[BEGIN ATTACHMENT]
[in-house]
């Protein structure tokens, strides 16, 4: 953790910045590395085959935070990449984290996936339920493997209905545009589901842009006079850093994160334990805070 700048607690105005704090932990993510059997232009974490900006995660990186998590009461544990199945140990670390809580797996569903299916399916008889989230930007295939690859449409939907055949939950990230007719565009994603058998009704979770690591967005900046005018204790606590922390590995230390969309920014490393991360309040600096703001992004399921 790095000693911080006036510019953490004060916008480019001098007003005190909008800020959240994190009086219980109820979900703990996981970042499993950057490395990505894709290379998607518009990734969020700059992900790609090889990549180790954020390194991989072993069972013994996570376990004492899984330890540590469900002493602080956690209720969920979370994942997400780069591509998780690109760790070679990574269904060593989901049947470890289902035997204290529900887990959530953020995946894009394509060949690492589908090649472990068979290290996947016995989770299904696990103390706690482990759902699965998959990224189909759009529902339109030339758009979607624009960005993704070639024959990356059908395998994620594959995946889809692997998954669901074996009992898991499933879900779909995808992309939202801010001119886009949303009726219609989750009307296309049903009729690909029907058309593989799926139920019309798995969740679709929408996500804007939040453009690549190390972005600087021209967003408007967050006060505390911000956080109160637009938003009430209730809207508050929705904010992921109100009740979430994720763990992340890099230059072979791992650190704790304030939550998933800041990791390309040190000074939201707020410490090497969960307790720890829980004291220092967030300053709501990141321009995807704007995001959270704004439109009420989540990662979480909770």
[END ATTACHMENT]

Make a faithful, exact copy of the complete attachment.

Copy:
[in-house]
């Protein structure tokens, strides 16, 4: 953790910045590395085959935070990449984290996936339920493997209905545009589901842009006079850093994160334990805070 700048607690105005704090932990993510059997232009974490900006995660990186998590009461544990199945140990670390809580797996569903299916399916008889989230930007295939690859449409939907055949939950990230007719565009994603058998009704979770690591967005900046005018204790606590922390590995230390969309920014490393991360309040600096703001992004399921 790095000693911080006036510019953490004060916008480019001098007003005190909008800020959240994190009086219980109820979900703990996981970042499993950057490395990505894709290379998607518009990734969020700059992900790609090889990549180790954020390194991989072993069972013994996570376990004492899984330890540590469900002493602080956690209720969920979370994942997400780069591509998780690109760790070679990574269904060593989901049947470890289902035997204290529900887990959530953020995946894009394509060949690492589908090649472990068979290290996947016995989770299904696990103390706690482990759902699965998959990224189909759009529902339109030339758009979607624009960005993704070639024959990356059908395998994620594959995946889809692997998954669901074996009992898991499933879900779909995808992309939202801010001119886009949303009726219609989750009307296309049903009729690909029907058309593989799926139920019309798995969740679709929408996500804007939040453009690549190390972005600087021209967003408007967050006060505390911000956080109160637009938003009430209730809207508050929705904010992921109100009740979430994720763990992340890099230059072979791992650190704790304030939550998933800041990791390309040190000074939201707020410490090497969960307790720890829980004291220092967030300053709501990141321009995807704007995001959270704004439109009420989540990662979480909770």